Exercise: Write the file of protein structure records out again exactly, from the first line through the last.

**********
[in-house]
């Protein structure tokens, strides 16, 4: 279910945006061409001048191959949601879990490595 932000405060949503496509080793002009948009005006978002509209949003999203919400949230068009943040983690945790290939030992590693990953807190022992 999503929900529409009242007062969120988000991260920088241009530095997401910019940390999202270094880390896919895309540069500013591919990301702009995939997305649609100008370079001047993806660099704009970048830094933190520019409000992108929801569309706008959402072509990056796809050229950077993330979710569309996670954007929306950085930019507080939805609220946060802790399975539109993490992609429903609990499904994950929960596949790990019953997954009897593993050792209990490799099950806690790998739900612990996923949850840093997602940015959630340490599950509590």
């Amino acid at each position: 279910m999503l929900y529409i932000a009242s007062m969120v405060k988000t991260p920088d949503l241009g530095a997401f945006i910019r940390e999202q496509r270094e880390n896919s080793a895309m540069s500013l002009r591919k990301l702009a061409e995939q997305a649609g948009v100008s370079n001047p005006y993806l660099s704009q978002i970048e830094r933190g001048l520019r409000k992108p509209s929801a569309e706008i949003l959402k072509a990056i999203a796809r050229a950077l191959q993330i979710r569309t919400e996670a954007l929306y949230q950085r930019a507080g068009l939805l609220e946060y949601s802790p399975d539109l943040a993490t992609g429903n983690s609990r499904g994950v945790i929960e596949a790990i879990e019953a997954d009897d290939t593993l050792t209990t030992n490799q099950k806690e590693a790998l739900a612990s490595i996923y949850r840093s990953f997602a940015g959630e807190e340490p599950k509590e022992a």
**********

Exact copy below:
[in-house]
């Protein structure tokens, strides 16, 4: 279910945006061409001048191959949601879990490595 932000405060949503496509080793002009948009005006978002509209949003999203919400949230068009943040983690945790290939030992590693990953807190022992 999503929900529409009242007062969120988000991260920088241009530095997401910019940390999202270094880390896919895309540069500013591919990301702009995939997305649609100008370079001047993806660099704009970048830094933190520019409000992108929801569309706008959402072509990056796809050229950077993330979710569309996670954007929306950085930019507080939805609220946060802790399975539109993490992609429903609990499904994950929960596949790990019953997954009897593993050792209990490799099950806690790998739900612990996923949850840093997602940015959630340490599950509590």
């Amino acid at each position: 279910m999503l929900y529409i932000a009242s007062m969120v405060k988000t991260p920088d949503l241009g530095a997401f945006i910019r940390e999202q496509r270094e880390n896919s080793a895309m540069s500013l002009r591919k990301l702009a061409e995939q997305a649609g948009v100008s370079n001047p005006y993806l660099s704009q978002i970048e830094r933190g001048l520019r409000k992108p509209s929801a569309e706008i949003l959402k072509a990056i999203a796809r050229a950077l191959q993330i979710r569309t919400e996670a954007l929306y949230q950085r930019a507080g068009l939805l609220e946060y949601s802790p399975d539109l943040a993490t992609g429903n983690s609990r499904g994950v945790i929960e596949a790990i879990e019953a997954d009897d290939t593993l050792t209990t030992n490799q099950k806690e590693a790998l739900a612990s490595i996923y949850r840093s990953f997602a940015g959630e807190e340490p599950k509590e022992a």